To accommodate these requirements, there are two picket addressing schemes. The physical addressing scheme is determined at time of manufacture and is used by the controller to access a specific physical picket. A second numbering scheme is used to identify a logical picket address. The logical addresses that identify the active pickets in physical address order are stored in each picket memory at a specific memory address. Of course, the logical addresses must be adjusted each time a picket is added to or subtracted from the array.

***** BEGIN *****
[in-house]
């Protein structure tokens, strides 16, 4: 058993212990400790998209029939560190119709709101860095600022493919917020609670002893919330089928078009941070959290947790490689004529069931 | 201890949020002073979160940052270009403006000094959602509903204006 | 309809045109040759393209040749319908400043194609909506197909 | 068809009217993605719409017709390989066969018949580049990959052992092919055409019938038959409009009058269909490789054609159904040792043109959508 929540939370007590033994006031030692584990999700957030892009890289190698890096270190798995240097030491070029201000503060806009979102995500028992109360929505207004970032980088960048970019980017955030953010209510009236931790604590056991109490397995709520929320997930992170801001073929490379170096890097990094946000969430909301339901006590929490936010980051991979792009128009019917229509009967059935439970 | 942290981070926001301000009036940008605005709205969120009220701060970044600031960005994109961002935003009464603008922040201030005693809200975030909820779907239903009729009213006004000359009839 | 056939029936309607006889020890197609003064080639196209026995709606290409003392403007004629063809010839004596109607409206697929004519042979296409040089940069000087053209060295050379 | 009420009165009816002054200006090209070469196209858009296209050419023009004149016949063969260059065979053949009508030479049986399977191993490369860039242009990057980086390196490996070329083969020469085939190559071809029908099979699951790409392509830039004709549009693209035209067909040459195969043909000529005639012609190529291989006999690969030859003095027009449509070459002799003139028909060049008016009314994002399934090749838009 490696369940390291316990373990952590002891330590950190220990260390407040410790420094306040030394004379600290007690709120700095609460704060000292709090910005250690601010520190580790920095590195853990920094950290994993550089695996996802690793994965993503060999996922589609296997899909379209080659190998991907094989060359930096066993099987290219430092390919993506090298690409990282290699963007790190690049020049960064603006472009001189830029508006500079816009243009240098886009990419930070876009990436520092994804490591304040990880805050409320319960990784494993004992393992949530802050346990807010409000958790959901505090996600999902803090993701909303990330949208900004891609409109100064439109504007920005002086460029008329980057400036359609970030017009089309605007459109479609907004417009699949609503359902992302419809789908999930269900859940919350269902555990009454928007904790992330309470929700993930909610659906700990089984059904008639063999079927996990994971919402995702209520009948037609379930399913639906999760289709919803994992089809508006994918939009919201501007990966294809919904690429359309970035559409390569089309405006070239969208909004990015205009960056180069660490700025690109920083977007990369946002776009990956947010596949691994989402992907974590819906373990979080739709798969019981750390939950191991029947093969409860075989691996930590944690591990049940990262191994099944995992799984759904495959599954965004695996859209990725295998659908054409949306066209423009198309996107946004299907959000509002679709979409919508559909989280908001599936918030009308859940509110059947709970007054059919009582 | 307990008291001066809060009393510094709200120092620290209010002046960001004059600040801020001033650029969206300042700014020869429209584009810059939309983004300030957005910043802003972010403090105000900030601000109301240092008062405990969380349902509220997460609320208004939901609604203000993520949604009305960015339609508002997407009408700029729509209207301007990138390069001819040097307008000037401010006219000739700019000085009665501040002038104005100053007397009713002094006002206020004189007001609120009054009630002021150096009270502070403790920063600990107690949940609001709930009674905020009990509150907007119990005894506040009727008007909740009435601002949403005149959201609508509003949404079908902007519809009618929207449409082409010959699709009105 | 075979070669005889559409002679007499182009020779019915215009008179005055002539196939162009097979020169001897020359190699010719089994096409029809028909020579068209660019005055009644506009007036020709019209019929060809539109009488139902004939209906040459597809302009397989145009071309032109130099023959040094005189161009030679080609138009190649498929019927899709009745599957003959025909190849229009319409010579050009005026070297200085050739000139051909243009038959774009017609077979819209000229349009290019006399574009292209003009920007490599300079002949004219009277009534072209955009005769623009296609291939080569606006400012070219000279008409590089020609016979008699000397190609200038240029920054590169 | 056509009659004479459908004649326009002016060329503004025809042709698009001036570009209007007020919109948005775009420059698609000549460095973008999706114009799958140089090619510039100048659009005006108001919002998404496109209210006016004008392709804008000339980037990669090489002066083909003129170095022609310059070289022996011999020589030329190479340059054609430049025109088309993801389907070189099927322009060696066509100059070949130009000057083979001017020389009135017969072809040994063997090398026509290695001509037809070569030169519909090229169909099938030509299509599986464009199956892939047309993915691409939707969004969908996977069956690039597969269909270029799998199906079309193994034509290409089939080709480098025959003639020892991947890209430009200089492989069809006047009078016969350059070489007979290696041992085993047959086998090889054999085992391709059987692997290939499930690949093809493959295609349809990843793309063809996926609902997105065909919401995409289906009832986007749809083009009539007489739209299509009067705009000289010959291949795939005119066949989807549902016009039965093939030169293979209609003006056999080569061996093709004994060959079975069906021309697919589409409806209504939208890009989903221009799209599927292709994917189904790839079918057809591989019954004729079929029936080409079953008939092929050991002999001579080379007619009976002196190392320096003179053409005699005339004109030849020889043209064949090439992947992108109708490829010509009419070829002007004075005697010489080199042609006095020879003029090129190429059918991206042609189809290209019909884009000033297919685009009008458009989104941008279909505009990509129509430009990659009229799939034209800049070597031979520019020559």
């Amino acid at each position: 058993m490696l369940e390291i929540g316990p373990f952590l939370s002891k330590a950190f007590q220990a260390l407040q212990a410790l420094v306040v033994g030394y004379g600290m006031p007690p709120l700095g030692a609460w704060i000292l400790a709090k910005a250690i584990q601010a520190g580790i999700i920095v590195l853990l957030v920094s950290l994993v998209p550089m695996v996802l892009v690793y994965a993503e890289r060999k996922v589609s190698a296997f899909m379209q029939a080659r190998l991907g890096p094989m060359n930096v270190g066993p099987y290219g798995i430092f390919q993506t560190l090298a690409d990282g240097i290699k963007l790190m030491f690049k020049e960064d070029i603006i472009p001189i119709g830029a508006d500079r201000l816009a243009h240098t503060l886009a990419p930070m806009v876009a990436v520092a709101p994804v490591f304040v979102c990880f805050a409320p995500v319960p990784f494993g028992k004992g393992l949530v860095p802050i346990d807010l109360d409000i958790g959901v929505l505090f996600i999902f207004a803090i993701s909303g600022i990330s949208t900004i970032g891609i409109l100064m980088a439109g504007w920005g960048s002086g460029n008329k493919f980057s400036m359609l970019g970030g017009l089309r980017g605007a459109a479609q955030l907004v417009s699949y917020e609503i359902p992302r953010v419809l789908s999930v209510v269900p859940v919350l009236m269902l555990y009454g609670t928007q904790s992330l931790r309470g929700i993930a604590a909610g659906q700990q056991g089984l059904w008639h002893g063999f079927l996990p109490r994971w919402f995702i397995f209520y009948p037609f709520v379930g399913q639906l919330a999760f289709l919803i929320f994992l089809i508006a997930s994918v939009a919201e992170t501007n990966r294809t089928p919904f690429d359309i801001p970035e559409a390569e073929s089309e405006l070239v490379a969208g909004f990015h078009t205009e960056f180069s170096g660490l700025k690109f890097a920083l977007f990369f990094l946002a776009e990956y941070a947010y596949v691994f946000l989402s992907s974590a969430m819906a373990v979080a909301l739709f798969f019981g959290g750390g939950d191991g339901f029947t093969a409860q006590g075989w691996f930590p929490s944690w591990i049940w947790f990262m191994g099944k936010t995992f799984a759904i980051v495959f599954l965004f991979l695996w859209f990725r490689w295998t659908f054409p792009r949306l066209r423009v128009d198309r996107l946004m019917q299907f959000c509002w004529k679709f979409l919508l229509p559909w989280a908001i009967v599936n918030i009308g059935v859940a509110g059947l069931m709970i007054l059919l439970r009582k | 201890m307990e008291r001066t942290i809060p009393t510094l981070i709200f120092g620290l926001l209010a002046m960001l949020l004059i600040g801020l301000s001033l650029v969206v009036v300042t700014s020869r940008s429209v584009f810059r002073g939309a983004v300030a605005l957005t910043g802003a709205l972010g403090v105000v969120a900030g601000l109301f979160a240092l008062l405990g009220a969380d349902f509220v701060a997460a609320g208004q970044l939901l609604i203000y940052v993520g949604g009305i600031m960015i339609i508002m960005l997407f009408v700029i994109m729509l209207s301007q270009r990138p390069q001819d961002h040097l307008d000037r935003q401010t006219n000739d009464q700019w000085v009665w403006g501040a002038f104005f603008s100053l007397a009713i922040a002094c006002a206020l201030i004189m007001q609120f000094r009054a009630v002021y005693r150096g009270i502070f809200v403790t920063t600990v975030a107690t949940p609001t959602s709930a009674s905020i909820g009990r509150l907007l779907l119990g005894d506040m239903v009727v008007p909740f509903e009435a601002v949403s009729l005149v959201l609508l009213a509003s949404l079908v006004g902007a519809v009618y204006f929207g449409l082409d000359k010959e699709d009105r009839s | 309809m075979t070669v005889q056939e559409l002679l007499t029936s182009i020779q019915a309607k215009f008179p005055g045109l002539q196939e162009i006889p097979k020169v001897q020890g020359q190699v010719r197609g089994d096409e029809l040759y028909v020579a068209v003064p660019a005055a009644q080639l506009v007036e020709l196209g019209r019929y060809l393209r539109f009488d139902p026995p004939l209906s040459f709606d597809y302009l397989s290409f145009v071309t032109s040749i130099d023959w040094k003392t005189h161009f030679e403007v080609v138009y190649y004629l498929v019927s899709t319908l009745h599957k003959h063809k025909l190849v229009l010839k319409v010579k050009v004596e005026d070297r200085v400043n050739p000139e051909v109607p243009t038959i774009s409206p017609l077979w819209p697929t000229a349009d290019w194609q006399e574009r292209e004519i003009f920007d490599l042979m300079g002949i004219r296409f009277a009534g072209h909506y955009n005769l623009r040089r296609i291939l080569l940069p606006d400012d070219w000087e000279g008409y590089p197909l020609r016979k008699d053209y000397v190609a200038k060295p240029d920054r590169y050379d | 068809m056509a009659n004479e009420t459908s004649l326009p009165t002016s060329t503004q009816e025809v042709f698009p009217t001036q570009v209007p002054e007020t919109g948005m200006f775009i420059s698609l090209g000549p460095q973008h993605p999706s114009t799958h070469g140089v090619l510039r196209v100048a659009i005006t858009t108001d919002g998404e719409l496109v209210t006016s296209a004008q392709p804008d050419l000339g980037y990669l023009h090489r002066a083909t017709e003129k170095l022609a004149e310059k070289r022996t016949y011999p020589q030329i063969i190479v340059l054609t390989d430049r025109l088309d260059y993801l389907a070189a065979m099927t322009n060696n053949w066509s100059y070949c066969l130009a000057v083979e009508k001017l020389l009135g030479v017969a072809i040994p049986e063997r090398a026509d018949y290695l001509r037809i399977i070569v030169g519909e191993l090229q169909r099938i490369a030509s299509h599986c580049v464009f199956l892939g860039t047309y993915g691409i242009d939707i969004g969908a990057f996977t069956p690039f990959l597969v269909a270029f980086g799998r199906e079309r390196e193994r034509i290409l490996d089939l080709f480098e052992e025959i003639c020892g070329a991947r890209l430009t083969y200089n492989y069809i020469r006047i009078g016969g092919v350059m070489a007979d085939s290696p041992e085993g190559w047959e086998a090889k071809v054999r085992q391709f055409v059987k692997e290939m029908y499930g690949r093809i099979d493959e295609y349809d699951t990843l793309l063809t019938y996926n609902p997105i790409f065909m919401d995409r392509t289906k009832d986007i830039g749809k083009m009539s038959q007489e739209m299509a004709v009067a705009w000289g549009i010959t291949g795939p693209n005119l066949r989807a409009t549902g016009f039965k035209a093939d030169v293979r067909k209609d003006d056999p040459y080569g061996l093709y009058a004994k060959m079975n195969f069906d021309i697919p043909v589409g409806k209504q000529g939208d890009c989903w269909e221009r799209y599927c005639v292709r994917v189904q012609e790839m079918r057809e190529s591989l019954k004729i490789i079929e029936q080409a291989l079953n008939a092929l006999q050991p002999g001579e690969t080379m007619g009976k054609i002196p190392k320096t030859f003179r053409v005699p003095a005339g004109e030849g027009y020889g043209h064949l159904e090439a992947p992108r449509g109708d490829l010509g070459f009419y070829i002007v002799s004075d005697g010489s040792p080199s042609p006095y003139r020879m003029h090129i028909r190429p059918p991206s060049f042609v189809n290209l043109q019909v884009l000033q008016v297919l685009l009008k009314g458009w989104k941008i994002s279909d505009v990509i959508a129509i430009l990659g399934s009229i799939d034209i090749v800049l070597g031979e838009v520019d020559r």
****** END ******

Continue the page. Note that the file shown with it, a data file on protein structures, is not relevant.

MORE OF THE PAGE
To remove a picket from the middle of an array, we adjust the logical address of all pickets with larger picket addresses. The procedure for adjusting the logical addresses follows in steps 1-4 below:
- 1. Turn off all pickets with logical addresses less than the one being removed, using one command.
- 2. All other pickets pass their logical address to the next higher one with two commands. The controller updates its physical to logical address map some way.
- 3. Application dependent data movement occurs here if data must be linked to logical address.
- 4. Controller now disables the picket being removed using its physical address.
- GLOSSARY OF TERMS
ALU is the arithmetic logic unit portion of a processor.
This simple, low overhead scheme is an important part of the control of a parallel SIMD array in our preferred embodiment.
- Array Director